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D.Abayev made a comment on the theme of establishing military bases at the Caspian Sea

Speaking in the course of the Open Dialogue (“Открытый диалог”) television program, Minister of Information and Communication Dauren Abayev made a comment on the theme of establishing military bases at the Caspian Sea that had recently been observed within the Russian and Kazakhstani segments of the Internet. He provided necessary explanations on the matter.

Mr. Abayev referred to the media claims concerning the possibility of American use of the Kazakh naval bases and strongly denied press reports making such allegations, describing them as fakes.
“The convention proclaims: first, the Caspian a zone of peace, good-neighborliness, friendship and cooperation; Second, non-presence of armed forces of non-littoral countries in the Caspian; Third, ban on navigation for ships of non-littoral countries in the Caspian.
A priori, it is impossible for Kazakhstan to allow the presence of foreign armed forces in the Caspian, let alone the installation of their military bases on its coastal territories. As to the issue regarding the transit of non-military cargo for the International security assistance force in Afghanistan via Kazakhstan, that, of course, is another matter. The case in question entails making a definite contribution to the de-escalation of terrorism in the region and helping preserve the interests of peace and security, including those in the region”, he said.
Earlier, Kazakhstan’s Foreign Minister Kairat Abdrakhmanov told Russia’s Sputnik news agency that the establishment of US military bases at the Caspian Sea “is out of question”.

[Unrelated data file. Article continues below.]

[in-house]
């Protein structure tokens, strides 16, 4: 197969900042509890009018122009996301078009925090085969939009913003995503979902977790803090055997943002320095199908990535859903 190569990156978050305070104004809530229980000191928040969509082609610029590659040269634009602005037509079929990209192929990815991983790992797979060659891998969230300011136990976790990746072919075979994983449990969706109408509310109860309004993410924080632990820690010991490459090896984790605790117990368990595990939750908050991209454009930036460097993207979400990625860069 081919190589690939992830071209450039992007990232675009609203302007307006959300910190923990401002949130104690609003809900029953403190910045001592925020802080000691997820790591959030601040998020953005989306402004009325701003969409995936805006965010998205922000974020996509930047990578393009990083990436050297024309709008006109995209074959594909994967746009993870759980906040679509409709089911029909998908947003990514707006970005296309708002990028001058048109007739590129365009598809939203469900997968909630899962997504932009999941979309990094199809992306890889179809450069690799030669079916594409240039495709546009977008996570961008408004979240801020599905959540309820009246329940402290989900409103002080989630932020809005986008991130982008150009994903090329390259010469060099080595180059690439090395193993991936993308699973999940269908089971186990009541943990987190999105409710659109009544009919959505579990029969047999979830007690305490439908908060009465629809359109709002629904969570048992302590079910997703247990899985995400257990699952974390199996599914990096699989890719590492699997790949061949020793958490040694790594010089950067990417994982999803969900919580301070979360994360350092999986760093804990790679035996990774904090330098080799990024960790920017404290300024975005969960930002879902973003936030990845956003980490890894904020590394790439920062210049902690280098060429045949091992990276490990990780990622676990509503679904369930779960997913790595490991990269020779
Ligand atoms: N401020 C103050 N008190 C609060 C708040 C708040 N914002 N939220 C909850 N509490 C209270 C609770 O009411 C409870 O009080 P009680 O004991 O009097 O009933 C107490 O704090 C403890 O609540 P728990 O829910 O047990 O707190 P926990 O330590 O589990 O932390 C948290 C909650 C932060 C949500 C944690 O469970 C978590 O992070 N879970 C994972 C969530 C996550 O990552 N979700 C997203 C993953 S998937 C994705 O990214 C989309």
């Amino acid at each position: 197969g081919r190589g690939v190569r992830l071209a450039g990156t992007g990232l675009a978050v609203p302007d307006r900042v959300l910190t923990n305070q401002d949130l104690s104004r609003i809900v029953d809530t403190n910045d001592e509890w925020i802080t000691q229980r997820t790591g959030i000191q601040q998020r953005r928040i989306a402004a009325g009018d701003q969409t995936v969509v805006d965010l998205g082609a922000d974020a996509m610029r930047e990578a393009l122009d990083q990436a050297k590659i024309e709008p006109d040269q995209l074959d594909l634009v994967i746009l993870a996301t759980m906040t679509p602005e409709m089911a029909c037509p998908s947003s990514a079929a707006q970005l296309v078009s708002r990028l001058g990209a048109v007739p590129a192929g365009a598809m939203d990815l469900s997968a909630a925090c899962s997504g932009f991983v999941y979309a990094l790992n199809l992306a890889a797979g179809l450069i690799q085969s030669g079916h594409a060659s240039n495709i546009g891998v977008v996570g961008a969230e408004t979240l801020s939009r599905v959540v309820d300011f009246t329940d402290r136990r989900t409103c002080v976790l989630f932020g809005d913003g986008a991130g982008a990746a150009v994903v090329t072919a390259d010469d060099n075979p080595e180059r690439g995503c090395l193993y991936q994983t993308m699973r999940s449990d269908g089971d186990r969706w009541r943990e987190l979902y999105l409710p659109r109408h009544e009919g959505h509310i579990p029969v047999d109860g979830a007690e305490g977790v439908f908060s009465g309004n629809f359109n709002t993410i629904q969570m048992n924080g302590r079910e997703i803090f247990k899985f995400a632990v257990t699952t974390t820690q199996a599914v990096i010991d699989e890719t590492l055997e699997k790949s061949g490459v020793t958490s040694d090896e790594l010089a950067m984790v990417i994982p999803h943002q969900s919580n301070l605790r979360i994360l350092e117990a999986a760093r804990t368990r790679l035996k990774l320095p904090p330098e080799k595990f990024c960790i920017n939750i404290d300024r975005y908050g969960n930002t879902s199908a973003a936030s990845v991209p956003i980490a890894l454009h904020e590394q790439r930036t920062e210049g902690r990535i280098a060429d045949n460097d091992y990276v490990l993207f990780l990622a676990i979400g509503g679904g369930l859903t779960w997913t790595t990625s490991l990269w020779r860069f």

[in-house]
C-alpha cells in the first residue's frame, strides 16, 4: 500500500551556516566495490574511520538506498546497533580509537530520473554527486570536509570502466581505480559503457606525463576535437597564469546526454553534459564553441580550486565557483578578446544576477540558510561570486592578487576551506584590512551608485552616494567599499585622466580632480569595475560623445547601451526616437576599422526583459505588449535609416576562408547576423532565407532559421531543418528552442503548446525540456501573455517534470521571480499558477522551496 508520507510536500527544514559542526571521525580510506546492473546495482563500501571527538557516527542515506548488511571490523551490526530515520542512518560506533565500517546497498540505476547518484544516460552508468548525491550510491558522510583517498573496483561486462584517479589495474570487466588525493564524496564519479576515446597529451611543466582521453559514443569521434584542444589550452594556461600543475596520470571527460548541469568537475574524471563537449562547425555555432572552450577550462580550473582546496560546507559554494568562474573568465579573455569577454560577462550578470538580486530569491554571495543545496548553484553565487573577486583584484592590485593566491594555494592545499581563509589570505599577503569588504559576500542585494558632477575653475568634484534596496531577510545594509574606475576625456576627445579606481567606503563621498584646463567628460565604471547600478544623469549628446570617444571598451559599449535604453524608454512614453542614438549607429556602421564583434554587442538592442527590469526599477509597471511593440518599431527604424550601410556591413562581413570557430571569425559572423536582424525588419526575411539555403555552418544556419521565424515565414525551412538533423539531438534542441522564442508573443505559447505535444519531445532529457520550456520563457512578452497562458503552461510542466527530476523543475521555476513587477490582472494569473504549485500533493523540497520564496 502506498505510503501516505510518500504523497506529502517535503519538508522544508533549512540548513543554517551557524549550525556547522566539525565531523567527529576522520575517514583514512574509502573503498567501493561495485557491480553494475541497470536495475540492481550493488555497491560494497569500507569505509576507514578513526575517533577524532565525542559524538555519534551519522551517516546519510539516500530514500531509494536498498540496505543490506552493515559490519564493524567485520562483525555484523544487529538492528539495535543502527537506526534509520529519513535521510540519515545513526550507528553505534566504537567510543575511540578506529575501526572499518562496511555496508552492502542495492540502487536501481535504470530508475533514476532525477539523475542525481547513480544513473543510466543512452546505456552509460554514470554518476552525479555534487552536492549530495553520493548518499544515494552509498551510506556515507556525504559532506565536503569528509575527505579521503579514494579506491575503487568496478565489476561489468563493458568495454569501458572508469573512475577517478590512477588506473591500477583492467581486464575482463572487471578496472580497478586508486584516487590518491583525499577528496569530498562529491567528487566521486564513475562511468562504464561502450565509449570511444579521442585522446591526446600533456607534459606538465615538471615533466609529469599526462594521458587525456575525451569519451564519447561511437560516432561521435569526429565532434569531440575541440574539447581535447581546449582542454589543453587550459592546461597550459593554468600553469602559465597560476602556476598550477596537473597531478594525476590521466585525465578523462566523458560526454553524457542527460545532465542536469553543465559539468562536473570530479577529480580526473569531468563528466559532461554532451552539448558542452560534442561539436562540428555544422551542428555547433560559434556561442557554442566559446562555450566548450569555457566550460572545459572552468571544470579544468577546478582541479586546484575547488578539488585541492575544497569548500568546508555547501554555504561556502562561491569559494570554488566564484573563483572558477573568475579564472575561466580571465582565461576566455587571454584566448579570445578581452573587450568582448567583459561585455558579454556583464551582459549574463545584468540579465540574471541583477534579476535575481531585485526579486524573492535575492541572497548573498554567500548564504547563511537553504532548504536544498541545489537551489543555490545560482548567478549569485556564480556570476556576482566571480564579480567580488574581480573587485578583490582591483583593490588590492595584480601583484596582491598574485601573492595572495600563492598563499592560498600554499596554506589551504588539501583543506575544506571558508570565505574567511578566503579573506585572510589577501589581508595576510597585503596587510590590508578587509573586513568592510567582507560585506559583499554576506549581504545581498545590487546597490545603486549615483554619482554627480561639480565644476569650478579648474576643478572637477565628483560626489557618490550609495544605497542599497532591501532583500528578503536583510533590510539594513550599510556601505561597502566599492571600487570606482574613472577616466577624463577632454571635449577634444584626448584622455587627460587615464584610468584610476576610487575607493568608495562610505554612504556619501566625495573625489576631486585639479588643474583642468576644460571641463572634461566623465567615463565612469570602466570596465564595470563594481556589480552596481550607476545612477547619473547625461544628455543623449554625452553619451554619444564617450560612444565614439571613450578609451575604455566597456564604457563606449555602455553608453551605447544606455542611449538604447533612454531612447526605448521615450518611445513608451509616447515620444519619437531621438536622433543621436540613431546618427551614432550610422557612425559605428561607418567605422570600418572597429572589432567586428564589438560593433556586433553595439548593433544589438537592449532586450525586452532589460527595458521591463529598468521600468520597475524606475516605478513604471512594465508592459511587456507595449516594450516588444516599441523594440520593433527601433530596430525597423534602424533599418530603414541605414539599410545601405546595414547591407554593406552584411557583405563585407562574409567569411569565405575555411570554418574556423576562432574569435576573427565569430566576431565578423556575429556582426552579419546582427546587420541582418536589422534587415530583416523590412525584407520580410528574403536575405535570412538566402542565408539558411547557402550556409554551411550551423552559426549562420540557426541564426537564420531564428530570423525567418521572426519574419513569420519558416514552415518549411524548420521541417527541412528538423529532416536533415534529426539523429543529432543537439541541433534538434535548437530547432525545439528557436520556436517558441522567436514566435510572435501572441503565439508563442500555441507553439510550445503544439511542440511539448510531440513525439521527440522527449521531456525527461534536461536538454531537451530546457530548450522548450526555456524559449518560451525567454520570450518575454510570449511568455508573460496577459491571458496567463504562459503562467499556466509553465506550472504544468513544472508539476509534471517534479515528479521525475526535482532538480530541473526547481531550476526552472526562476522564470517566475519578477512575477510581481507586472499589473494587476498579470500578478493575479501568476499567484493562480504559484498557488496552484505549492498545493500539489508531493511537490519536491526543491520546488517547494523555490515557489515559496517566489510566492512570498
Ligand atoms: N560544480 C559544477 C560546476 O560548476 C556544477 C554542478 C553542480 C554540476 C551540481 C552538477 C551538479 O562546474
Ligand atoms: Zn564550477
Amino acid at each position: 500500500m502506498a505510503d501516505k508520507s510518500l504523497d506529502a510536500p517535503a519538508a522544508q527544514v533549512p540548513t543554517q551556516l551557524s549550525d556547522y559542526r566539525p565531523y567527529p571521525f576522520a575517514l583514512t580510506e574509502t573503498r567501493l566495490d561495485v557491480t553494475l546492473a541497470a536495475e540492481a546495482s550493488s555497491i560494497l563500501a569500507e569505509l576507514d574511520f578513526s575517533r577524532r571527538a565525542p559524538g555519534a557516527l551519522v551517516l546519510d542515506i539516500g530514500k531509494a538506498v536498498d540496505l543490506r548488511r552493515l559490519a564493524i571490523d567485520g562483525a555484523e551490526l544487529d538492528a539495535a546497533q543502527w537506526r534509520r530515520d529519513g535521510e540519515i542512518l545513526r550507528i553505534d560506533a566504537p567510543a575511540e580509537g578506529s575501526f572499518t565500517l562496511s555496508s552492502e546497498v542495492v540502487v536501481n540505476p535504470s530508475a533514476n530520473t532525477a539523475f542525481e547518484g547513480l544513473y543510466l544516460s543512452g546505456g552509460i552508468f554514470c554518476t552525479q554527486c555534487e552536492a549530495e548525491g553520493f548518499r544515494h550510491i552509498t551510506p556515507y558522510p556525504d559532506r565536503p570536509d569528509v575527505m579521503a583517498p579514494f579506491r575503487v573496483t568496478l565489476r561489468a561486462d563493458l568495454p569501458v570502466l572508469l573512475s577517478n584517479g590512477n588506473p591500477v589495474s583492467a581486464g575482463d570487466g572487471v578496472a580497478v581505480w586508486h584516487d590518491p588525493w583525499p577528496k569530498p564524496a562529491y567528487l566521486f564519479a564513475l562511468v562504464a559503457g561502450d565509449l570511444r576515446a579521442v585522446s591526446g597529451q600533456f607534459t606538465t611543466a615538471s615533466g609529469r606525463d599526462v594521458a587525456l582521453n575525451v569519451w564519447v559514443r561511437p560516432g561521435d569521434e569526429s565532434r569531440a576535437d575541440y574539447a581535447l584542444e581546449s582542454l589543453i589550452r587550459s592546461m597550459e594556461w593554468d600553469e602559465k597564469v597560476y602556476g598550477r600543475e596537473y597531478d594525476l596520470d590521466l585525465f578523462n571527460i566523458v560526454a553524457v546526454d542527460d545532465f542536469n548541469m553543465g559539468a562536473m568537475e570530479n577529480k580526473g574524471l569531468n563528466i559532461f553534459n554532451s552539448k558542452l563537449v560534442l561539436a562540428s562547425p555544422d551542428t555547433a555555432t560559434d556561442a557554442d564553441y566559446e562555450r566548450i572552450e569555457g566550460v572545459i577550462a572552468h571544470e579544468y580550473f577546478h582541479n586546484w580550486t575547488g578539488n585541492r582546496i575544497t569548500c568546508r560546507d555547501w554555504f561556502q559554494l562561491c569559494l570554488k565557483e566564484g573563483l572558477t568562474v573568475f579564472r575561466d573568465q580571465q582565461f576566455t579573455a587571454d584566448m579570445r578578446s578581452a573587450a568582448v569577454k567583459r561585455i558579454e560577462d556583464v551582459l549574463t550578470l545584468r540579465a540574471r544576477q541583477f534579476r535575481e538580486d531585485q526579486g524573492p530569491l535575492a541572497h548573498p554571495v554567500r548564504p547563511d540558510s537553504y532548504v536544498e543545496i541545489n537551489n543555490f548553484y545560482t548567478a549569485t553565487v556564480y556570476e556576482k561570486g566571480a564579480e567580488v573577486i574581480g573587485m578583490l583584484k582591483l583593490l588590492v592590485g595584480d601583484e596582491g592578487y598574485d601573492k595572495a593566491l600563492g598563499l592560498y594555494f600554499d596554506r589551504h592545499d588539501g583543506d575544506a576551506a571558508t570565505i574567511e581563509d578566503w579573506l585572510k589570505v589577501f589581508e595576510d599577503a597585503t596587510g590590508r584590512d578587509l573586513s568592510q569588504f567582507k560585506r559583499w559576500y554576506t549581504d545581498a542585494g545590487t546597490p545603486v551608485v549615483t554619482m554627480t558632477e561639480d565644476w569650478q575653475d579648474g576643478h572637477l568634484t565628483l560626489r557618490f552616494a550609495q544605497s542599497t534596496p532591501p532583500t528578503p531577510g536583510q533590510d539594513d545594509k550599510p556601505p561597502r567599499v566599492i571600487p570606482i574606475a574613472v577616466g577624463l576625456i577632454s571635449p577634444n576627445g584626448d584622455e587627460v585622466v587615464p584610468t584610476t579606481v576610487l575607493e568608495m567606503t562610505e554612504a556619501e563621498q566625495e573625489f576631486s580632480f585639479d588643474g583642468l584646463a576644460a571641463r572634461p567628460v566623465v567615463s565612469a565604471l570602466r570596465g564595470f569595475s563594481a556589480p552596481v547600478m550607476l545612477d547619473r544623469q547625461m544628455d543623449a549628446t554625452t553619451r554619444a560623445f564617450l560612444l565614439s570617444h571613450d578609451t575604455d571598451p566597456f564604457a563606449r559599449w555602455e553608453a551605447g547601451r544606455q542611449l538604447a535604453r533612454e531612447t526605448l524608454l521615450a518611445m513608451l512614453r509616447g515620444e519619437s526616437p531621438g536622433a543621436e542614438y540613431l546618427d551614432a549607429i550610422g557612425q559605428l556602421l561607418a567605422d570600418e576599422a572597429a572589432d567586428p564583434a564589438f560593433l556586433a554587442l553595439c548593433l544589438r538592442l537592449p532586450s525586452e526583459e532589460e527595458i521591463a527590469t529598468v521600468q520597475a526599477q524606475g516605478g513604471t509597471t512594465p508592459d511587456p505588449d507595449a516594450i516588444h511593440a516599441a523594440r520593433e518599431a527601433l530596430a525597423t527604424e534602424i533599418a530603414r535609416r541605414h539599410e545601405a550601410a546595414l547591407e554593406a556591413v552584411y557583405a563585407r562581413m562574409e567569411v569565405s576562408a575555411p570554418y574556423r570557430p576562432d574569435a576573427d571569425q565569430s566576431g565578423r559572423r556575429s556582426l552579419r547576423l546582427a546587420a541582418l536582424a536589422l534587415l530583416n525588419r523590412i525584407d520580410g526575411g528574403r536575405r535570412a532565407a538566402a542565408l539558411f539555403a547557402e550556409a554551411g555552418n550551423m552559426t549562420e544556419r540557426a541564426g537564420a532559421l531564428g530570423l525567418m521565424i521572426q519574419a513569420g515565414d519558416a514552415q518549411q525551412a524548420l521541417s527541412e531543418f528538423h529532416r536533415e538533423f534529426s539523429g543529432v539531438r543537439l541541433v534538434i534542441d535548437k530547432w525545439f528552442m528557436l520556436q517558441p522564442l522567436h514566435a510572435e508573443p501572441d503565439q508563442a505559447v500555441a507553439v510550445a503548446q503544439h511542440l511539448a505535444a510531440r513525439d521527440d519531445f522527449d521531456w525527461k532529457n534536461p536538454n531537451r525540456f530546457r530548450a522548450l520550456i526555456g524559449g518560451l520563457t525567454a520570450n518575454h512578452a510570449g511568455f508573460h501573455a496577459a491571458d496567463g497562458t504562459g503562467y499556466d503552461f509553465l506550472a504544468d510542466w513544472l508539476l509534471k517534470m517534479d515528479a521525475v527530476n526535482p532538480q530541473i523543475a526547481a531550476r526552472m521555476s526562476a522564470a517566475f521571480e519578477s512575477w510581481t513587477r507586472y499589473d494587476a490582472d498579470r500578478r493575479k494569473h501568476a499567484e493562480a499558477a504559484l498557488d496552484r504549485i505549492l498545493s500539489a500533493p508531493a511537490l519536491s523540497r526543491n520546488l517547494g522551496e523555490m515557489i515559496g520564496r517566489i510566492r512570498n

As is known, the Republic of Kazakhstan recently amended a 2010 agreement with the U.S. on using commercial railways to move special cargo for the International security assistance force in Afghanistan. What is meant in this regard is the transit of non-military cargo for the Resolute Support (RS), a follow-on mission to the International Security Assistance Force (ISAF). The deal was expanded to add the ports of Aqtau and nearby Kuryk to the Northern Distribution Network (NDN), which was established in 2008 in response to the increased risk of sending supplies through Pakistan. Initially, the NDN connected Baltic and Caspian Sea ports with Afghanistan through Russia, Central Asia and the Caucuses, using sea, rail and truck transport. On May 15 2015, Russian Prime Minister Dmitry Medvedev issued a resolution closing the Northern Distribution Network. Hence it became necessary to use the ports of Aqtau and Kuryk in Kazakhstan. Astana’s consent to that was gratefully received by Washington.
“I greatly appreciate the president’s personal assurances that Kazakhstan will continue to provide critical logistical support and access for our troops fighting ISIS and the Taliban, where we have made tremendous strides”, American President Donald Trump told a media briefing after his January summit with the Kazakh leader.
About a month ago, Kazakhstan’s President Nursultan Nazarbayev and the leaders of four other countries surrounding the Caspian Sea came together to unequivocally resolve issues relating to the world’s largest inland sea and its potentially enormous oil and natural gas reserves.
They met in the Kazakhstani port city of Aqtau, and signed the Convention on the Caspian Sea’s legal status. Thus, they managed to settle a two-decade-long dispute over those resources. In the opinion of economic experts and political observers, such a result may be easily explained. The motivation for finally achieving a solution to the question of the Caspian Sea’s legal status, most likely, was the battle for regional hegemony between the Russian Federation and the United States of America.
In Aqtau, the leaders of the Caspian states agreed, in principle, to accept territorial waters stretching 24 kilometers from their shores, plus fishing areas extending out another 16 kilometers. The rest of the sea is to be shared.
Some observers believe that Moscow played a decisive role in reaching consensus on the Caspian Sea’s legal status.
The agreement “ensures the Caspian Sea’s truly peaceful status and the absence of extra-regional states’ militaries there”, Putin said after the summit. This question, i.e. the military factor appears to have been the primary concern of Russia’s leadership.


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